Hypertension: Causes, Effects, and Treatment

zoomed in photo of a physician holding a blood pressure cuff and meterHypertension, or high blood pressure, is a common chronic condition. Blood pressure is the measure of how forcefully your blood is pushing against your artery walls. The more blood your heart pumps out and the narrower our arteries, the higher your blood pressure. Normal blood pressure should fall at or below 120/80 mmHg. If your blood pressure consistently falls at or above 130/80 mmHg, you have chronic hypertension.

While high blood pressure—even at dangerously high levels—usually doesn’t show any symptoms, it still causes damage to your heart and body. Uncontrolled high blood pressure is a risk factor of several major health problems, such as heart attack and stroke.

Here’s what you should know about high blood pressure:

Hypertension: Causes

Chronic high blood pressure usually results from a mix of factors. These factors may include:

It’s a long-standing belief that anxiety and stress can cause chronic high blood pressure. There’s no evidence that this is so, however, anxiety can cause temporary spikes in blood pressure. If you are constantly feeling worried or anxious, the frequent surges of blood pressure can cause the same damage to your body as chronic hypertension. Thus, chronic anxiety may be just as bad for you as long-term hypertension.

Secondary hypertension is a form of high blood pressure caused by an underlying condition. These conditions include:

  • Thyroid disease
  • Obstructive sleep apnea
  • Kidney disease
  • Adrenal gland tumors
  • Congenital defects in the blood vessels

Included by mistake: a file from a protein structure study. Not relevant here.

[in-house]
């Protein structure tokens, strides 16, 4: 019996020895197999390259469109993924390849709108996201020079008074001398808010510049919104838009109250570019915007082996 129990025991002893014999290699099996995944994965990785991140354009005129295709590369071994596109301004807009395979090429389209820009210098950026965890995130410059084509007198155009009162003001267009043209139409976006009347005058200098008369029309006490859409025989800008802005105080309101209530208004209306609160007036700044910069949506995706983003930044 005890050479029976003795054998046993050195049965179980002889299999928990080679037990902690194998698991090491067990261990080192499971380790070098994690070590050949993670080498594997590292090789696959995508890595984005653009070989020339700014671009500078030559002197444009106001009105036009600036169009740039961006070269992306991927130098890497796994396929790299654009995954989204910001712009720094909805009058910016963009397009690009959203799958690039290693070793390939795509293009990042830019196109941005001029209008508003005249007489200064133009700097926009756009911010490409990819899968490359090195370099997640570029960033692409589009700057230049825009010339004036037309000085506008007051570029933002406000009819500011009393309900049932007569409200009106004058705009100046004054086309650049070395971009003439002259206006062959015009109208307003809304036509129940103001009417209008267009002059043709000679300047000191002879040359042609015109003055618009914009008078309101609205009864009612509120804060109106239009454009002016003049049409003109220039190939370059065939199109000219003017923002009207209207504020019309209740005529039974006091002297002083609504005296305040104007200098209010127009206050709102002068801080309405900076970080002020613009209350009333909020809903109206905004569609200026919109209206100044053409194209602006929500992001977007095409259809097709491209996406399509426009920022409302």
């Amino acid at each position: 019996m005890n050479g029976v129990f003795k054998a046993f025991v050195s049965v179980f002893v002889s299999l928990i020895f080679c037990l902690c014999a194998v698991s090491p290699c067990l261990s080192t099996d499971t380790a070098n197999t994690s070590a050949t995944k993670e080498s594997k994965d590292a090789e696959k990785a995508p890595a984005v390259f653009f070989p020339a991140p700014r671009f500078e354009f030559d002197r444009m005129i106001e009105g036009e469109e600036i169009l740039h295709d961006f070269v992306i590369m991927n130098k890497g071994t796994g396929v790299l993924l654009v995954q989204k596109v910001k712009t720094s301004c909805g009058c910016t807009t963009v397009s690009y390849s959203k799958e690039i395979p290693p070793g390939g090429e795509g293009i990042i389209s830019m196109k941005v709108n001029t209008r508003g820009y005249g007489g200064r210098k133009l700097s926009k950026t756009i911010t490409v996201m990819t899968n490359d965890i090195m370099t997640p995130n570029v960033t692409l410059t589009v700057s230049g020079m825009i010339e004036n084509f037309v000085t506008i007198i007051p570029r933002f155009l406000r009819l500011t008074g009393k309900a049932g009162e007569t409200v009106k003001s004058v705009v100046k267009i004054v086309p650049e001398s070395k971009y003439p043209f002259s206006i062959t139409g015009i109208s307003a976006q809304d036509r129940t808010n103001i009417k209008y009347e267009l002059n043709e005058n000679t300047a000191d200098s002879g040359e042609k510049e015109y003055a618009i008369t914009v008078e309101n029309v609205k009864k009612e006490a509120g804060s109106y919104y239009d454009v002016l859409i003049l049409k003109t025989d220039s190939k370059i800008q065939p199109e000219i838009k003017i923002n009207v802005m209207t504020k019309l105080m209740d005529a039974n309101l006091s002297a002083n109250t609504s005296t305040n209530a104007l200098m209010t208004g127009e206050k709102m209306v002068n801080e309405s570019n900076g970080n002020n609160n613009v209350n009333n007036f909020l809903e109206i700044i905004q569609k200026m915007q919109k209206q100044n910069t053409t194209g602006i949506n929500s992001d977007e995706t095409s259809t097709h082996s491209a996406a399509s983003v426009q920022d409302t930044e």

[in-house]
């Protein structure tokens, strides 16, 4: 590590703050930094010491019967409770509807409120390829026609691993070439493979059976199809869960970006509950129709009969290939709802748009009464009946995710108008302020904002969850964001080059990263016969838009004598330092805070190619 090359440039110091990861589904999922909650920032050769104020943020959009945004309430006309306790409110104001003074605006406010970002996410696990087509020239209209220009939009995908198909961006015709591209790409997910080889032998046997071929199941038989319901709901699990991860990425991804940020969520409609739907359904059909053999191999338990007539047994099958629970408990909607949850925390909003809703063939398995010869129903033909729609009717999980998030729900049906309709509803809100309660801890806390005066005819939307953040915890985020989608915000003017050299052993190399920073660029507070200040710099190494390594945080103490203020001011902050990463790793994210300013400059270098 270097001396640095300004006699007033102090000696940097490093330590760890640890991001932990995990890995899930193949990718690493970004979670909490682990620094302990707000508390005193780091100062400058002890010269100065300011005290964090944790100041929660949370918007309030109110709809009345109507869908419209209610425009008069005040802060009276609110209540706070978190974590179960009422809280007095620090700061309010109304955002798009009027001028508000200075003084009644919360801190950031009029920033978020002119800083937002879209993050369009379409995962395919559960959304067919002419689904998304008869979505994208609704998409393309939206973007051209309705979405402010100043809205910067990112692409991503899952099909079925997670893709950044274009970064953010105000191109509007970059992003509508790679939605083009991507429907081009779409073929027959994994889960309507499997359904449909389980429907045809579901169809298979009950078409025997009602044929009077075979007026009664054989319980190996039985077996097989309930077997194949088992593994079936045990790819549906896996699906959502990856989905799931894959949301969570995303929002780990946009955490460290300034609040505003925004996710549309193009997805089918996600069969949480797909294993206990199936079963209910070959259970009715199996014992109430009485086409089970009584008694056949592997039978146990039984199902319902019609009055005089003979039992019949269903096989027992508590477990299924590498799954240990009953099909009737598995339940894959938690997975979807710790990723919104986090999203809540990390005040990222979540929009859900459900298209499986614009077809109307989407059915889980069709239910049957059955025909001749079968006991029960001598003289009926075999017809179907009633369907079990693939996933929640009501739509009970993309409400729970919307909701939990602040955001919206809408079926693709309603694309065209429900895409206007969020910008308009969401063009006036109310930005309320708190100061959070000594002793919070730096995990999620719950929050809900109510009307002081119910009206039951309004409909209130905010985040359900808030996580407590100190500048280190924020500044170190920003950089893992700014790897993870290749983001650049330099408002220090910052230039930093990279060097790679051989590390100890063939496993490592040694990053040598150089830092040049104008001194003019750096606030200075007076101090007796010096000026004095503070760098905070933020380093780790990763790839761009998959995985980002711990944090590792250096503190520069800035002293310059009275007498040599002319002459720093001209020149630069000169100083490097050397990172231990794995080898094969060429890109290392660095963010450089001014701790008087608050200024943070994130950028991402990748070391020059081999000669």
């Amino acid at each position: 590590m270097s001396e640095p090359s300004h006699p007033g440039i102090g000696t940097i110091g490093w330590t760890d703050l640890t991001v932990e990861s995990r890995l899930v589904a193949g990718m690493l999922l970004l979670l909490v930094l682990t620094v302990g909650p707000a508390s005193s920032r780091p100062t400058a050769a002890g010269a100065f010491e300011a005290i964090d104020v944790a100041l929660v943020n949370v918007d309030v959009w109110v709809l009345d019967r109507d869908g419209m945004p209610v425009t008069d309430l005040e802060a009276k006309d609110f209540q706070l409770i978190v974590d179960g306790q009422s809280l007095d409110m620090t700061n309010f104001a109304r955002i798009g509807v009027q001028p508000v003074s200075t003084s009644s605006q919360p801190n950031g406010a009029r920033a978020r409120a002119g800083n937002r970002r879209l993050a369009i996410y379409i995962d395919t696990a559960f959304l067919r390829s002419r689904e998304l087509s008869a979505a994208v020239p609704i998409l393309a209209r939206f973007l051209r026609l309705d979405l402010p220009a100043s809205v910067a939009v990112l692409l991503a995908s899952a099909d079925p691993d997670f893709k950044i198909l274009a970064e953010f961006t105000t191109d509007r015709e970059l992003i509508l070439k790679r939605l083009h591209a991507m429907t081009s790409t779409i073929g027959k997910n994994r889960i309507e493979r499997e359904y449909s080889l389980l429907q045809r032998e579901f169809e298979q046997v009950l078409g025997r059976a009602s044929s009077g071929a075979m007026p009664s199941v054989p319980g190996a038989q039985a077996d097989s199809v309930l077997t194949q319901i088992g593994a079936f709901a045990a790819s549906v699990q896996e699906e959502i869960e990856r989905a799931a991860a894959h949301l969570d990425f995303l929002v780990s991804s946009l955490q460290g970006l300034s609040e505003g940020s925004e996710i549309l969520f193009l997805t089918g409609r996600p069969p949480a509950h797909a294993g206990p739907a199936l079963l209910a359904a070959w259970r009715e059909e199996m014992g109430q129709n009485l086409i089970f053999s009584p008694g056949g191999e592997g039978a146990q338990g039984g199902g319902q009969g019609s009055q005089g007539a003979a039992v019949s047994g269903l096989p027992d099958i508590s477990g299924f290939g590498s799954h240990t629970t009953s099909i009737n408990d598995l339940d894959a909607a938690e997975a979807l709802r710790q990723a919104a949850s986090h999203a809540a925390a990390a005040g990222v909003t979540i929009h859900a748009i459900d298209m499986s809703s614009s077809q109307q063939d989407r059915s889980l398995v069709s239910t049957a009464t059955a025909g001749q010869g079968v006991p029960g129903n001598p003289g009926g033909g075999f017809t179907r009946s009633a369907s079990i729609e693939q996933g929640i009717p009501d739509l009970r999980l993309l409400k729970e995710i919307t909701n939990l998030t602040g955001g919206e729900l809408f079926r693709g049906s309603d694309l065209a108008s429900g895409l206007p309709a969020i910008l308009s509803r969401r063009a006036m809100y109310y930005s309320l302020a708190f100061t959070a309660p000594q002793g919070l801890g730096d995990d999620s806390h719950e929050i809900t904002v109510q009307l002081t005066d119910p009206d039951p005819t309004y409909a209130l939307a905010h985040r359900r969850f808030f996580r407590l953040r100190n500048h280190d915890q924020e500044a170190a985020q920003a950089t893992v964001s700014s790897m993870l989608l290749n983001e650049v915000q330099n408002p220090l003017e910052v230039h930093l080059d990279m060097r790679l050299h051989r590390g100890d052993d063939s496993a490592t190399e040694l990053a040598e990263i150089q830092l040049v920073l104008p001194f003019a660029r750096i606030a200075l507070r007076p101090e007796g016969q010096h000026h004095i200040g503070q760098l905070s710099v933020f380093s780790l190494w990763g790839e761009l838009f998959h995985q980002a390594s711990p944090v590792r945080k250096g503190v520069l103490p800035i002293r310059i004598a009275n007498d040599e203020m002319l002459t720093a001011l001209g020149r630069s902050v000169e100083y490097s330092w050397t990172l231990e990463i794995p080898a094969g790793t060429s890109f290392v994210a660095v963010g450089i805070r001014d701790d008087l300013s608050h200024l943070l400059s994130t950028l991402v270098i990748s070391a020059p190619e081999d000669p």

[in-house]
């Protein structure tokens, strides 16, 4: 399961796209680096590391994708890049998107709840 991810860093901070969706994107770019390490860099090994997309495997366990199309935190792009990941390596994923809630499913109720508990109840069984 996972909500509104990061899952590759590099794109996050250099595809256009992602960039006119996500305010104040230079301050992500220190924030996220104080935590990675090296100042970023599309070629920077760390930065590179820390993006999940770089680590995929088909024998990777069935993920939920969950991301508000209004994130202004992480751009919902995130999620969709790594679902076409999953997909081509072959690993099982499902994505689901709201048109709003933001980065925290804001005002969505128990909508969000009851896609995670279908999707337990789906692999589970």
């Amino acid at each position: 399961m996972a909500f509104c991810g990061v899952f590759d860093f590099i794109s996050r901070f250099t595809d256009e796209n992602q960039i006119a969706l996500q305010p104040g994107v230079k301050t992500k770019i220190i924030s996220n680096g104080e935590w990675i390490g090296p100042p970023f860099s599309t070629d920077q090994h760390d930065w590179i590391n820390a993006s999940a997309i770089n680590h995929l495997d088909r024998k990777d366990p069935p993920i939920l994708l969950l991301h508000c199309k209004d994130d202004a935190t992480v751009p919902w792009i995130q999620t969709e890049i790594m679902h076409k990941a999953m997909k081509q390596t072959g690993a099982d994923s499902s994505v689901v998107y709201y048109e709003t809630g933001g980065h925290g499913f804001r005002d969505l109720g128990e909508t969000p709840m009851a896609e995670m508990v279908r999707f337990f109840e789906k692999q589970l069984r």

• Certain medications
  • Illegal drugs

Hypertension: Effects

Your blood pressure directly or indirectly affects nearly every function in your body. Your heart has to work harder to pump your blood, and the pressure against your artery walls can cause considerable damage. Untreated blood pressure can cause:

  • Enlarged heart, which may lead to heart failure.
  • Aneurysms—small bulges—in the blood vessels. An aneurysm can burst, causing internal bleeding. Depending on the location, a burst aneurysm can be fatal.
  • Narrowed blood vessels in the kidney, causing kidney failure.
  • Hardening of the arteries, especially in the heart or brain, leading to heart attack or stroke.
  • Burst blood vessels in the eyes, which may result in blindness.

Hypertension: Treatment

The only way to diagnose high blood pressure is with a reading on a blood pressure cuff. If one reading is elevated, your doctor will likely recheck your blood pressure two or three times each at several different times. Your doctor should also check your blood pressure in both arms, and use a well-fitting cuff. In addition to checking your blood pressure at different times of day, your doctor will also review your medical history and current physical condition.

The most common type of high blood pressure in seniors is systolic. This means your diastolic pressure—the second number in the reading—is normal, while the first number is high.

The best way to control your high blood pressure is to make some lifestyle changes. Here are some things your doctor may recommend:

  • Eat a heart-healthy diet
  • Reduce your salt intake
  • Lose weight and/or maintain a healthy weight
  • Increase exercise levels
  • Limit your alcohol intake

If lifestyle changes are not enough, or if you have other medical conditions such as diabetes or kidney failure, you may need to take blood pressure drugs. There are several different types of medications available to control your blood pressure. The first choice is often a diuretic, sometimes called a water pill. It helps your body eliminate sodium and water, which in turn reduces blood volume.

Other drugs incle ACE inhibitors, calcium channel blockers, and others. If you or your loved one need blood pressure medication, make sure you understand the side effects of a proposed medicine and how it will interact with your current drug regimen.

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